Investigating differences in haematopoietic stem cell yield throughout continuous vs. interval-based exercise bouts

Nijjar, Tarondeep Singh (2022). Investigating differences in haematopoietic stem cell yield throughout continuous vs. interval-based exercise bouts. University of Birmingham. M.Sc.

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It is well established that bouts of exercise increase the concentration of haematopoietic stem and progenitor cells (HSPCs) within peripheral blood. Thus, exercise has been proposed as a potential adjuvant therapy for HSPC mobilisation in healthy, allogenic donors to assist in the HSPC donation process. Despite evidence indicating that both exercise volume and intensity are key drivers of HSPC mobilisation, the optimal exercise protocol to maximise HSPC concentration after exercise, remains unclear. The aim of the present study was to investigate differences in exercise-induced HSPC mobilisation kinetics throughout moderate intensity continuous training (MICT), high-volume high intensity interval training (HV-HIIT) and low-volume high intensity interval training (LV-HIIT) bouts of cycling. We hypothesised that both HV-HIIT and LV-HIIT would evoke greater increases in HSPC concentrations vs MICT. In a randomised design, five healthy males (mean ± SD: age 25 ± 4 years; BMI 26.9 ± 2.6 kg.m\(^2\)) undertook three cycling bouts: (i) MICT (30 min at 65-70% HR\(_{max}\)) (ii) HV-HIIT (4 × 4 min at 80-85% HR\(_{max}\) and (iii) LV-HIIT (4 × 2 min at 90-95% HR\(_{max}\)). Flow cytometric data were analysed using repeated measures analysis of variance (ANOVA). HSPC concentration (cells/μL) increased over time in all three trials (p < 0.001, ηp2 = .85), with a significant interaction effect (Trial * Time) between trials (p < 0.001, ηp2 = .59). At post-exercise, HSPC concentrations were greater in LV-HIIT and HV-HIIT compared to MICT (LV-HIIT: 45.19 ± 2.56 vs. 30.51 ± 3.96, p < 0.001; HV-HIIT: 38.56 ± 3.12, p = 0.032), with no difference between HV-HIIT and LV-HIIT (p = 0.416). The present study also reports that HSPCs were mobilised alongside all leukocytes as part of a uniform mobilisation response rather than being preferentially recruited. In summary, our findings indicate that HIIT evokes greater increases in HSPC concentration compared to MICT. Thus, further investigation is warranted into the utility of HIIT as a potential adjuvant therapy in the HSPC allogenic donation process to treat patients suffering from haematological malignancies.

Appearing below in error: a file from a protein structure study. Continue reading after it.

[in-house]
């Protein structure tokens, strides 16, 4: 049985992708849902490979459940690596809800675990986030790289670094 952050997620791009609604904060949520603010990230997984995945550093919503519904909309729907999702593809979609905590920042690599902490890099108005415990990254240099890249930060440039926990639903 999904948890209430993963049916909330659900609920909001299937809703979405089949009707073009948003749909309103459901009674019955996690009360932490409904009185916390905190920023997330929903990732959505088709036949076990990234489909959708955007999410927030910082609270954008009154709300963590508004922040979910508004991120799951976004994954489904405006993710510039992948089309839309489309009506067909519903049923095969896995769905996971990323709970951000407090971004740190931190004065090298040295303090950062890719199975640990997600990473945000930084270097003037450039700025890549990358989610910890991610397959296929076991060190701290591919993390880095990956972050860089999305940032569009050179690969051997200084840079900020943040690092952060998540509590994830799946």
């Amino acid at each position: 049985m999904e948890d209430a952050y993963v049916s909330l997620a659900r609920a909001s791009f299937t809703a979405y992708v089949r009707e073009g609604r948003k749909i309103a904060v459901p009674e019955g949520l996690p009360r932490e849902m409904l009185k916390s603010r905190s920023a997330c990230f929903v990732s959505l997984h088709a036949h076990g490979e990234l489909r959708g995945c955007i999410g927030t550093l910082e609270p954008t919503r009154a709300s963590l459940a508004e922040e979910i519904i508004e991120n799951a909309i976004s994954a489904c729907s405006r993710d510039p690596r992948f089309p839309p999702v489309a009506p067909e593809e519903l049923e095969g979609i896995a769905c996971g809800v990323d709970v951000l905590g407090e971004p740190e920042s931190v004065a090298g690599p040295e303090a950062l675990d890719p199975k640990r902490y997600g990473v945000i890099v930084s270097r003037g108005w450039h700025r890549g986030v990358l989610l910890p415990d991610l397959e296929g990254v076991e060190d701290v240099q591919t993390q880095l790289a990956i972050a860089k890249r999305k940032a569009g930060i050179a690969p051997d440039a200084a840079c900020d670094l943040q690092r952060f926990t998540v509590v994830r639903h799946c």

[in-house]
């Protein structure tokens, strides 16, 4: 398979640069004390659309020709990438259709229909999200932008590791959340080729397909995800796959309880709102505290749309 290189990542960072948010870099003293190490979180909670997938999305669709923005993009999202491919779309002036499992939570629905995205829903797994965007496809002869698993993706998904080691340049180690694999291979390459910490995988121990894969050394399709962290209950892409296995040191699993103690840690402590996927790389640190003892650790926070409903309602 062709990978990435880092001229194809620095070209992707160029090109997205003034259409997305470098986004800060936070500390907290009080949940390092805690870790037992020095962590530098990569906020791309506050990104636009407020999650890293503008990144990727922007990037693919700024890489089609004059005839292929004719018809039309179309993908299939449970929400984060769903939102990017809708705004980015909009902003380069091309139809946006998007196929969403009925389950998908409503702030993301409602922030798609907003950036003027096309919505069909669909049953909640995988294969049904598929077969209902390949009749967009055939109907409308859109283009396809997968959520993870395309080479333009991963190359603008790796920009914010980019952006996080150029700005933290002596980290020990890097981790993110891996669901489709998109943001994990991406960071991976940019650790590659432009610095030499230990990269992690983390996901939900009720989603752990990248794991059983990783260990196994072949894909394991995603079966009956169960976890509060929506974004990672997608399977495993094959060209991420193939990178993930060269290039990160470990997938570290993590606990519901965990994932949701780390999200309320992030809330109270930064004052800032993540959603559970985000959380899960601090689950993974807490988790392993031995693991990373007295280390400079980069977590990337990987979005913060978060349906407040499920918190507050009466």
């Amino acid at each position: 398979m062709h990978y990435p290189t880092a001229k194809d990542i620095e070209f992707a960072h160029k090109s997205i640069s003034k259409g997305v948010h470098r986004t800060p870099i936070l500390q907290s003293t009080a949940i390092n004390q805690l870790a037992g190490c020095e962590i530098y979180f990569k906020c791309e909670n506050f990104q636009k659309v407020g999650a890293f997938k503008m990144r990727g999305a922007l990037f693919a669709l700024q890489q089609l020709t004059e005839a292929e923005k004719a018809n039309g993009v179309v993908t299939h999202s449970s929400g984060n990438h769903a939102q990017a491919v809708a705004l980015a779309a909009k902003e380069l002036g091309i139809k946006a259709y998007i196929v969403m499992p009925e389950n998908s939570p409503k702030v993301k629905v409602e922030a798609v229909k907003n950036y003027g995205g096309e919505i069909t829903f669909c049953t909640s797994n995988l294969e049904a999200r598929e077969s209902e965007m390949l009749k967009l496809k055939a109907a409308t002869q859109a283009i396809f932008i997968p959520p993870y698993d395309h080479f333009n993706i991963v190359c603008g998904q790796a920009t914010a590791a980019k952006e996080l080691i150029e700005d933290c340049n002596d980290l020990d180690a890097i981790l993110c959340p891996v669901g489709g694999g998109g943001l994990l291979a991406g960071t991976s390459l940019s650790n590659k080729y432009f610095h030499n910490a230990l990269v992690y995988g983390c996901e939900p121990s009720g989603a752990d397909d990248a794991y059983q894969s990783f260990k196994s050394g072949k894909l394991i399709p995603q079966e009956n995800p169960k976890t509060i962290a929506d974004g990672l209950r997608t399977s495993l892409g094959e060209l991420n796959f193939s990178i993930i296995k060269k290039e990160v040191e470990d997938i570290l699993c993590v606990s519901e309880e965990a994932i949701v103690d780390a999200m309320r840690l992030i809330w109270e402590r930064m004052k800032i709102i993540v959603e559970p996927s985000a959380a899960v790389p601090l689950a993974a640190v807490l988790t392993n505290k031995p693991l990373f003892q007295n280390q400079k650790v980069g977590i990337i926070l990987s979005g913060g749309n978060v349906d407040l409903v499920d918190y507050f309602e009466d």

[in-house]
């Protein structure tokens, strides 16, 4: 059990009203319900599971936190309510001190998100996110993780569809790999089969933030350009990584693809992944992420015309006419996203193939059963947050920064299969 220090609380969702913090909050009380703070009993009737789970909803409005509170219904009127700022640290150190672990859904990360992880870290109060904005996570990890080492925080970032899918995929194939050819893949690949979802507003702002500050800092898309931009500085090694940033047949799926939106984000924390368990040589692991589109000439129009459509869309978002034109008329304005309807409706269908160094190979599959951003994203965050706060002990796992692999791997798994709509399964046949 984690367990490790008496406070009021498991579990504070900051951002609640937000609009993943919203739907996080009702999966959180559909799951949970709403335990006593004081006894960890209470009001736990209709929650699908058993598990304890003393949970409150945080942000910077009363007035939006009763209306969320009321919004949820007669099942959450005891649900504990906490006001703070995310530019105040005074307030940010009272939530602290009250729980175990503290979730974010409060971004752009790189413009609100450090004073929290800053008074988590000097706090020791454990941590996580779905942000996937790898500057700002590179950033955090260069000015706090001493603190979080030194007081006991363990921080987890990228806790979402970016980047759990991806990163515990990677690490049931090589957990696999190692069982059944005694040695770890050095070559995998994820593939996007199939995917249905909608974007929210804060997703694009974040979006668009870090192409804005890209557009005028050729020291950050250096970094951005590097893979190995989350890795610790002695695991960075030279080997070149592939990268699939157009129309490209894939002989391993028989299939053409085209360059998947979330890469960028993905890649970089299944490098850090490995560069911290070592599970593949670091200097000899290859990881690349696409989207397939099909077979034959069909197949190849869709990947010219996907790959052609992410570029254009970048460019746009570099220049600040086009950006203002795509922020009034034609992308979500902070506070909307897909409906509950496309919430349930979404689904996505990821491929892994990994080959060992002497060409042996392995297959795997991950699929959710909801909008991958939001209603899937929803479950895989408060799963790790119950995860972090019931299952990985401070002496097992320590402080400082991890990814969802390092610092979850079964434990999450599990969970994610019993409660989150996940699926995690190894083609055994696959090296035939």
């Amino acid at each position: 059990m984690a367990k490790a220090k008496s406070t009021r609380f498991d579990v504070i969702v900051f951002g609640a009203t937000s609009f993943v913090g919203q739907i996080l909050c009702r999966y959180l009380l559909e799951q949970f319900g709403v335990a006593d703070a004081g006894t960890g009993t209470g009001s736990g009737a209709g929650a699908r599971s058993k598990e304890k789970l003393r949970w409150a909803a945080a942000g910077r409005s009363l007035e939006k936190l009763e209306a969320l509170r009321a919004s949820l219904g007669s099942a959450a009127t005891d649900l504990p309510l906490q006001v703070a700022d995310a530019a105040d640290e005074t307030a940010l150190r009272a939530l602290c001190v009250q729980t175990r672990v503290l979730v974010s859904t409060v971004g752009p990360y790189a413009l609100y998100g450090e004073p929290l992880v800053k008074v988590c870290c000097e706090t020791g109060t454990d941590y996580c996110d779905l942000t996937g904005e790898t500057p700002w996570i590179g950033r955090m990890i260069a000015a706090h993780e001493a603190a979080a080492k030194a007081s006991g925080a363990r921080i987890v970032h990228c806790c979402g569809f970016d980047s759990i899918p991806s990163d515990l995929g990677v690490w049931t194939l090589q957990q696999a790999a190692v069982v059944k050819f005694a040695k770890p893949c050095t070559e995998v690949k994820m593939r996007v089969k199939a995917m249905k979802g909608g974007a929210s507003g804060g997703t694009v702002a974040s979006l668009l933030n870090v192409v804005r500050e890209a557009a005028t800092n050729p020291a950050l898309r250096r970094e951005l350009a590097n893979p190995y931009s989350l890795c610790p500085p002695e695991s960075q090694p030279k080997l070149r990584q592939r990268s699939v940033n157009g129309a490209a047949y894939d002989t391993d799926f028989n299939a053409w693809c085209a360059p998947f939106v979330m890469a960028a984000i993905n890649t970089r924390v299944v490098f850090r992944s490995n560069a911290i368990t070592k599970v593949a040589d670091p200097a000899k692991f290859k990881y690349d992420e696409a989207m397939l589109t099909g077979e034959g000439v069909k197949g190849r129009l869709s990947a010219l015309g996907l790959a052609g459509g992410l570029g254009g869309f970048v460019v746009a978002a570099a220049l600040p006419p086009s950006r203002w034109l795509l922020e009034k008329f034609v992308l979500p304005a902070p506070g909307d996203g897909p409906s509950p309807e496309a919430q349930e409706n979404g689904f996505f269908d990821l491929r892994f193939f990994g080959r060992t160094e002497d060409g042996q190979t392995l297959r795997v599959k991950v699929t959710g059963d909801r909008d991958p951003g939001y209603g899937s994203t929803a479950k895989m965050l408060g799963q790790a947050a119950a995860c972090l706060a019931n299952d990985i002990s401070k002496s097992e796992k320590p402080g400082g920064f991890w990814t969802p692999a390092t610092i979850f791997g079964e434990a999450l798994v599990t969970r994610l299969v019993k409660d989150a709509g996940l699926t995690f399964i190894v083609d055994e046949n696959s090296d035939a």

Type of Work: Thesis (Masters by Research > M.Sc.)
Award Type: Masters by Research > M.Sc.
Licence: All rights reserved
College/Faculty: Colleges (2008 onwards) > College of Life & Environmental Sciences
School or Department: School of Sport, Exercise and Rehabilitation Sciences
Funders: None/not applicable
Subjects: Q Science > Q Science (General)
Q Science > QM Human anatomy
Q Science > QP Physiology


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